Here the argument moves, apparently, to the personal: the concern that the media sometimes misrepresents people and defames them. On one level, this is the argument that makes the most sense – people are sometimes misquoted, even defamed by the media. Here one must distinguish the accidental from the intentional. Everyone misunderstands sometimes what another person says. When that happens in the media the normal course is to publish a retraction and apology. If there is ill-intent the victim has recourse to law. This falls in normal societies under the ambit of Private or Civil Law – it is not a State matter, let alone a matter of security!
What tighter laws in this regard might suggest is a means to protect public figures from scrutiny. In the last decade the independent media has regularly pursued public figures whose behaviour seems inappropriate to their office. This varies from private business arrangements that have bearing on their public position – whether through the award of government contracts or undeclared clashes of interest between their business interests and public role – to aspects of their private lives that may have bearing on how they conduct themselves publicly. Though they have a right to privacy, public figures know (at least should know) that once they’re in the public eye very little remains private. It’s the price of fame.
When, however, the public and private blur in such a way that it directly affects their governance, the public figure’s private life must inevitably be in the public eye. If, as in the case of recently convicted former commissioner of police Jackie Selebi, it concerns corruption or association with known felons then it is a matter of great importance.
Even if we granted some degree of privacy, the question arises whether state regulation of access to information in this regard can be trusted. It boils down to the question: Who polices the police?
Thankfully, the question of reduced media freedom in South Africa has been put on the shelf –at least until the New Year. Through concerted efforts the plans to introduce new laws have been stalled. The question is for how long – and why?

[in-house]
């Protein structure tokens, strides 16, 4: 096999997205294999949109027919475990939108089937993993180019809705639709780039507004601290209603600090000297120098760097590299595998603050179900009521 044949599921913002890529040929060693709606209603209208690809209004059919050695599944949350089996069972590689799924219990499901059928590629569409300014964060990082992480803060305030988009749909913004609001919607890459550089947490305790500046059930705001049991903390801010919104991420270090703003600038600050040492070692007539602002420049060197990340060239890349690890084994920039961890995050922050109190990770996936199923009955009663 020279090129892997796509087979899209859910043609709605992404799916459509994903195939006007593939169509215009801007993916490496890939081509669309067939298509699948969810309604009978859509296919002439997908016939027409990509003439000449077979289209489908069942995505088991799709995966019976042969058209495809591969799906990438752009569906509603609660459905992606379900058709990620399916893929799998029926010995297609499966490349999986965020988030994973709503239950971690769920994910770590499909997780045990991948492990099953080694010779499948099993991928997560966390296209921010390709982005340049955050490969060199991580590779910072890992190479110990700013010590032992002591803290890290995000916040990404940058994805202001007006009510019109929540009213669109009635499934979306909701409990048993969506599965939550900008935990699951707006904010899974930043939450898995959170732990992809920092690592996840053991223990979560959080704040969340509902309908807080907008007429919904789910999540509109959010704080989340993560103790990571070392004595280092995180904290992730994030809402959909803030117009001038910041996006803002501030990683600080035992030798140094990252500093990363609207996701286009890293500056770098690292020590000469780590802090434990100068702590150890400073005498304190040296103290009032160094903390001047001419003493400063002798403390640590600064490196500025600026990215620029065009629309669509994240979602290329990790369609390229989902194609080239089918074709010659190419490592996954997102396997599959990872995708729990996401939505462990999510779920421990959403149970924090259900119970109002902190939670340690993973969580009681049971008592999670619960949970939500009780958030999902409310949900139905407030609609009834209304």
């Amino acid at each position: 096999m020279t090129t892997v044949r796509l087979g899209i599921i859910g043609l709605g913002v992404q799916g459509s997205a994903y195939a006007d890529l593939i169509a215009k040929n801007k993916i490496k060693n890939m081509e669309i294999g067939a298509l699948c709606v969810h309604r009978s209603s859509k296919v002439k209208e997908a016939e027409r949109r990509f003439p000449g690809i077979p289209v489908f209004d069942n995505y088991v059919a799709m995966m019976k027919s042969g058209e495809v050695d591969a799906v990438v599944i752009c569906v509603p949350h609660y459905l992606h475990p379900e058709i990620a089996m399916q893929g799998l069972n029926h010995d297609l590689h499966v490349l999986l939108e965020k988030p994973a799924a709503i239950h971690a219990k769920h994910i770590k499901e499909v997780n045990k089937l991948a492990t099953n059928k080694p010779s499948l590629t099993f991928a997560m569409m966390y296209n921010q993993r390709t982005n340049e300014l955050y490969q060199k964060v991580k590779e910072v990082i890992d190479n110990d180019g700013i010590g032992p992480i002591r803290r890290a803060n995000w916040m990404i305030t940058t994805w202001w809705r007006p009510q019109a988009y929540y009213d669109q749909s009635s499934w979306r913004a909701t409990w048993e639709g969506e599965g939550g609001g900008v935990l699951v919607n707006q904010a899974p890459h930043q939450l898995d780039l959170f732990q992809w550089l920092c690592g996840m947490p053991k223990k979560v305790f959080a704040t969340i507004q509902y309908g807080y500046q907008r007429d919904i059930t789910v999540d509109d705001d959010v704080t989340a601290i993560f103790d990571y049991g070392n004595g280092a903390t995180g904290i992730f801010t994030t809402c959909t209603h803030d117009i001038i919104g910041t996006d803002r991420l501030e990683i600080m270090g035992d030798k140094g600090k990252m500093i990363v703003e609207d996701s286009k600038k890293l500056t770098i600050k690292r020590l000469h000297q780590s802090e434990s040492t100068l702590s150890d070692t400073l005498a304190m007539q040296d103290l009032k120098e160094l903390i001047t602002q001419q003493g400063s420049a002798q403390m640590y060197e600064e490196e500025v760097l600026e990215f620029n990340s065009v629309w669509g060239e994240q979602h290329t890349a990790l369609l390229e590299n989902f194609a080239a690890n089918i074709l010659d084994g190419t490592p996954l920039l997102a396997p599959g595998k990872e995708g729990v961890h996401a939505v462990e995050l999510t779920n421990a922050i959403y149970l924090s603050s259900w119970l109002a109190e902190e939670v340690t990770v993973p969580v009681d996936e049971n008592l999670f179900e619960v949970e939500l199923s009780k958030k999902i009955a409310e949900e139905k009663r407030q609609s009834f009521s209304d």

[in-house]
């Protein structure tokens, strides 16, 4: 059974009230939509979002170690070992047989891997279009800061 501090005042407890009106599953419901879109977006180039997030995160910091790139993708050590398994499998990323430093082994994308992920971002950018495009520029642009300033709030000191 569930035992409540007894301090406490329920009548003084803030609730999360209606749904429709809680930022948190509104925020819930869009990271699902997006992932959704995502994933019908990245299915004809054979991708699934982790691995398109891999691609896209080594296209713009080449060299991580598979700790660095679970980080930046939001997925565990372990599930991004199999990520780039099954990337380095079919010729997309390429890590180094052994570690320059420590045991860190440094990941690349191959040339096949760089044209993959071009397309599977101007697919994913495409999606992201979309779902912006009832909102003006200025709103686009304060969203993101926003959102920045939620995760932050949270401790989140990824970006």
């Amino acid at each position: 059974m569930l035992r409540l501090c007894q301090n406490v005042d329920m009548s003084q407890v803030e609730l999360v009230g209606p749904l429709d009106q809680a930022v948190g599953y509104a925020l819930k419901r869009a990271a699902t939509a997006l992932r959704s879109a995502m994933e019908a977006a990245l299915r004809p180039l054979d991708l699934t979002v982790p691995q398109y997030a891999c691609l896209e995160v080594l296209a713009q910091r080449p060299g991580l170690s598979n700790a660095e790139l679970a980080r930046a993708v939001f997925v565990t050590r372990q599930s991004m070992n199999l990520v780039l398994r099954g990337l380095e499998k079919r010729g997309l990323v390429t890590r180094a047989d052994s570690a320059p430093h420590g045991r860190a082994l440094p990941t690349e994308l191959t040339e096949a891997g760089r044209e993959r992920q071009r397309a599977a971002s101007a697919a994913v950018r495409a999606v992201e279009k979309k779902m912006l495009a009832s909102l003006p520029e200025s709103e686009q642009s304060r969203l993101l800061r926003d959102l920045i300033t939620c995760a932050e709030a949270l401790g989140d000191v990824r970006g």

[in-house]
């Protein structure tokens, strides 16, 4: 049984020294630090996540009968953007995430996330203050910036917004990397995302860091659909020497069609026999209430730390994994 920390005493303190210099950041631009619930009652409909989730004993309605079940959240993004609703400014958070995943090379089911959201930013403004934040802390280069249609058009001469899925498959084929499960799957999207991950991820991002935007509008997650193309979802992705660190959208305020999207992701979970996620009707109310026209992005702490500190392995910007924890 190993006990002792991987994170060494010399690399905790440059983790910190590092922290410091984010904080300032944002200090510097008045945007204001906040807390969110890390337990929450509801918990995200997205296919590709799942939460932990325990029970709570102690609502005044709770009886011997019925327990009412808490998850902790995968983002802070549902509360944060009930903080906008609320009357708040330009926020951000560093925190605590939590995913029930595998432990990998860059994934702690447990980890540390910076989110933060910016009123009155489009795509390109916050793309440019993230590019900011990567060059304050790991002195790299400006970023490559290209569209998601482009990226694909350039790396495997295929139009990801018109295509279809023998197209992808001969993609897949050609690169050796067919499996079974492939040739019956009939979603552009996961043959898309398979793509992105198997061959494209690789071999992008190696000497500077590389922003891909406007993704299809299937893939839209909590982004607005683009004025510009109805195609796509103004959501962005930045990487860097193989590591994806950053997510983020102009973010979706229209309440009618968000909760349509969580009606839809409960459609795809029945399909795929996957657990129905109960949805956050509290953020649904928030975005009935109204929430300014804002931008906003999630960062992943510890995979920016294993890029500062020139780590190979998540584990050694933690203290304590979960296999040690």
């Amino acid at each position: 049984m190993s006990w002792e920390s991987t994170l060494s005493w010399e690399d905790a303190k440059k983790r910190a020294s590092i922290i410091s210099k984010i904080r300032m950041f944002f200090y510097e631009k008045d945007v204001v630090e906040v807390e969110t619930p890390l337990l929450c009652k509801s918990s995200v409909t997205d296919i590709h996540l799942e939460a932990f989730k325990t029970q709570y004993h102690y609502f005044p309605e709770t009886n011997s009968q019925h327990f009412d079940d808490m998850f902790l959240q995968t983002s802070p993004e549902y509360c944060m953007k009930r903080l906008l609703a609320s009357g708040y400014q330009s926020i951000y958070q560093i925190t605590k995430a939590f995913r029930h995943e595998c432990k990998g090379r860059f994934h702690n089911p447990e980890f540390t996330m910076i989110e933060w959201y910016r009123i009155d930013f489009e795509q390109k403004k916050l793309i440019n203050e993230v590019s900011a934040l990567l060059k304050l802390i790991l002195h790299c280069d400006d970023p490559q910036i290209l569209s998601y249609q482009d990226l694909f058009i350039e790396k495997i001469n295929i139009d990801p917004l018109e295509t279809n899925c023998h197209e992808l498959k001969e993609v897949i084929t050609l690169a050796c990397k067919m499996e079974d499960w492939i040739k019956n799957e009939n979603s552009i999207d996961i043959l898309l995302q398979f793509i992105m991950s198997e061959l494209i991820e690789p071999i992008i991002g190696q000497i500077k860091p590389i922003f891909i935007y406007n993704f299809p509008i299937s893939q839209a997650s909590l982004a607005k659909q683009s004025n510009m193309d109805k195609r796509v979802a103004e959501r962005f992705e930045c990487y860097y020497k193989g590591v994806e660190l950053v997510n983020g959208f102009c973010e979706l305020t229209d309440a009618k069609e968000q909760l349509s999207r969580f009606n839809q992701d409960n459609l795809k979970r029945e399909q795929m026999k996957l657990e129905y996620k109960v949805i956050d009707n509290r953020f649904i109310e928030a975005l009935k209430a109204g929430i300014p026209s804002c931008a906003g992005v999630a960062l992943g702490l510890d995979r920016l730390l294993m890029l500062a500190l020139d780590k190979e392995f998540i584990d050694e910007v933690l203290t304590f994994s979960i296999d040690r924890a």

To their credit, even a number of ANC stalwarts have opposed the process. Retired MP Kader Asmal, speaking to the South African National Editors’ Forum (SANEF), while defending some kind of stronger media ‘self-regulation’ (although also wondering, ‘When does self-regulation degenerate into self-censorship?’) argued the need to ‘step back from the brink of potentially harmful laws and/or regulations that could create for us a kind of “false democracy”...which would be a repudiation of our very own struggle for freedom.’
So what is the problem with a truly free media? The ANC clearly has public support despite the ‘hegemony’ of the ‘reactionary’ media, and despite its failure to deliver to much of its constituency. Could it be that the new elite fear that public patience – even among supporters – is declining? Could it be that they are desperately trying to guarantee their position of power ‘until Jesus returns’ (as President Jacob Zuma famously remarked) by the same means that were used in Hitler’s Germany, in Stalin’s Russia, and in apartheid South Africa? If so, they should remember what happened to the Nazis, the Stalinists and the apartheid ideologues.
‘What is truth?’ asked a cynical member of a ruling elite almost 2000 years ago. ‘The truth will set you free’, said another Person, whose career has lasted longer than Pontius Pilate.
Anthony Egan SJ is a member of the Jesuit Institute, South Africa in Johannesburg. He teaches at St Augustine College of South Africa (Johannesburg) and St John Vianney Seminary in Pretoria.
 For history background to pre-1994 press freedom and censorship issues, see: Christopher E Merrett, A culture of censorship: secrecy and intellectual repression in South Africa (Pietermaritzburg: University of Natal Press, 1994); Rodney Davenport & Christopher Saunders, ‘The English Language Press Under Apartheid’, South African Historical Journal 43/1, 2000, pp. 267-276.
 Reporters Without Borders Press Freedom Index 2010, (http://en.rsf.org/press-freedom-index-2010,1034.html).
 Press Release: “New Press Legislation in South Africa raises alarm about media freedom” (Washington, DC, 17 August 2010) (http://www.freedomhouse.org/template.cfm?page=70&release=1226).
 I say understated because a recent history of the incident suggests that a drunken gangster near the demonstrators fired a shot in the air that precipitated the shooting: cf. Philip Frankel, An Ordinary Atrocity: Sharpeville and its Massacre (New Haven: Yale University Press, 2001).
 Mervyn Rees & Chris Day, Muldergate: The story of the Info Scandal (Johannesburg: Macmillan, 1980).
 Jacques Paauw, In the Heart of the Whore: The Story of Apartheid’s Death Squads (Johannesburg: Southern Book Publishers, 1992).
 See: Andrew Feinstein, After the Party (Johannesburg: Jonathan Ball, 2007). It should be noted that Feinstein was an ANC MP who took on his party on the issue – and lost. He now lives in Britain.
 Charles Molele & Mzilikazi Wa Afrika, “Murder Inc. in Mbombela: Inside Mpumalanga hit squads”, Sunday Times [SA], 6 February 2010.
 Mzilikazi Wa Afrika & Stephan Hofstatter, “Bheki Cele’s R500m police rental deal”, Sunday Times 1 August 2010.
 Mandy De Waal, “Good luck, Guptas – The New Age is gonna cost you, big time”, Daily Maverick 9 July 2010. (http://www.thedailymaverick.co.za/article/2010-07-09-analysis-good-luck-guptas-the-new-age-is-gonna-cost-you-big-time).
 ‘Media warned on self-censorship’, News24 South Africa, 19 October 2010. (http://www.news24.com/SouthAfrica/News/Media-warned-on-self-censorship-20101019).
 Daniel Silke, ‘Why Do ANC voters remain loyal?’ 18 April 2010. (http://www.politicsweb.co.za/politicsweb/view/politicsweb/en/page71619?oid=171878&sn=Marketingweb+detail).